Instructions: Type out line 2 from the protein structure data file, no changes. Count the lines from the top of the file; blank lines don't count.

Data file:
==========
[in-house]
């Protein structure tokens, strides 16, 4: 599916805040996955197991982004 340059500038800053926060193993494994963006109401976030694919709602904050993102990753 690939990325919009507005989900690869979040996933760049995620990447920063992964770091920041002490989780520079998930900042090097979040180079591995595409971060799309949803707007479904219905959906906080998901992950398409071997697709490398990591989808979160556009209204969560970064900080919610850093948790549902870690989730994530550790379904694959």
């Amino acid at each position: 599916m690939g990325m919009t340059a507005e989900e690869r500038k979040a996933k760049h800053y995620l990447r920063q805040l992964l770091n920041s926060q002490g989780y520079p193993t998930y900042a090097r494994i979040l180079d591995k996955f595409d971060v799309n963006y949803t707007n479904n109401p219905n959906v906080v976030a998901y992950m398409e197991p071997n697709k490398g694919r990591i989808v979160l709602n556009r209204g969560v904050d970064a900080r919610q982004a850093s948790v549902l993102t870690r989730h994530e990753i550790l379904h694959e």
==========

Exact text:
């Protein structure tokens, strides 16, 4: 599916805040996955197991982004 340059500038800053926060193993494994963006109401976030694919709602904050993102990753 690939990325919009507005989900690869979040996933760049995620990447920063992964770091920041002490989780520079998930900042090097979040180079591995595409971060799309949803707007479904219905959906906080998901992950398409071997697709490398990591989808979160556009209204969560970064900080919610850093948790549902870690989730994530550790379904694959």